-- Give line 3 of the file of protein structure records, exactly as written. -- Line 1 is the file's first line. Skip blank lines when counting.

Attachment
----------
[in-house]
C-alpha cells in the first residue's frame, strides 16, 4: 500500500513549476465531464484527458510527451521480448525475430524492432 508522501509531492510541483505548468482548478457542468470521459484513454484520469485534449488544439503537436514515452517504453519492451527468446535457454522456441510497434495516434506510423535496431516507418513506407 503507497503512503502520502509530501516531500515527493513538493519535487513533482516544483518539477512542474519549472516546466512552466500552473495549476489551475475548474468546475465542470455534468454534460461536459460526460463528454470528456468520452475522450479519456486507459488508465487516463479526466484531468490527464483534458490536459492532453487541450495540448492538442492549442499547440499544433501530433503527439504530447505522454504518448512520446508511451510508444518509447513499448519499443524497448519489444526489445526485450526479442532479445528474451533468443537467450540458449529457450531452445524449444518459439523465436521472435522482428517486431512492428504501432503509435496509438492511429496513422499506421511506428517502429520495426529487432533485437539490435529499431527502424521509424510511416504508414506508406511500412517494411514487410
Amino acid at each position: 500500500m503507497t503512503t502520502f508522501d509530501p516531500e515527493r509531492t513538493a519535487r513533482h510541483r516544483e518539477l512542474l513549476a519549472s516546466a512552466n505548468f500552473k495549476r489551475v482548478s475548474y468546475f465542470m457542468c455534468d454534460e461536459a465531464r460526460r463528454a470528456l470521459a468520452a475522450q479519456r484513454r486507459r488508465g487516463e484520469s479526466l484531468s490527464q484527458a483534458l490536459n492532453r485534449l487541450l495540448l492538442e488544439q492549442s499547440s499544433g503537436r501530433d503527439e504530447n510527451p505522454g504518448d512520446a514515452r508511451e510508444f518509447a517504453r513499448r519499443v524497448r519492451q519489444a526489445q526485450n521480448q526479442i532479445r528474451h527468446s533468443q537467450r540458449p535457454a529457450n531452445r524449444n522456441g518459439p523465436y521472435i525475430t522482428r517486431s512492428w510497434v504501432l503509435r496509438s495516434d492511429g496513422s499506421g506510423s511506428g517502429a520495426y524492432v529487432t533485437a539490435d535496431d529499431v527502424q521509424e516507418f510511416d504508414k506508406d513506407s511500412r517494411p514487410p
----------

Amino acid at each position: 500500500m503507497t503512503t502520502f508522501d509530501p516531500e515527493r509531492t513538493a519535487r513533482h510541483r516544483e518539477l512542474l513549476a519549472s516546466a512552466n505548468f500552473k495549476r489551475v482548478s475548474y468546475f465542470m457542468c455534468d454534460e461536459a465531464r460526460r463528454a470528456l470521459a468520452a475522450q479519456r484513454r486507459r488508465g487516463e484520469s479526466l484531468s490527464q484527458a483534458l490536459n492532453r485534449l487541450l495540448l492538442e488544439q492549442s499547440s499544433g503537436r501530433d503527439e504530447n510527451p505522454g504518448d512520446a514515452r508511451e510508444f518509447a517504453r513499448r519499443v524497448r519492451q519489444a526489445q526485450n521480448q526479442i532479445r528474451h527468446s533468443q537467450r540458449p535457454a529457450n531452445r524449444n522456441g518459439p523465436y521472435i525475430t522482428r517486431s512492428w510497434v504501432l503509435r496509438s495516434d492511429g496513422s499506421g506510423s511506428g517502429a520495426y524492432v529487432t533485437a539490435d535496431d529499431v527502424q521509424e516507418f510511416d504508414k506508406d513506407s511500412r517494411p514487410p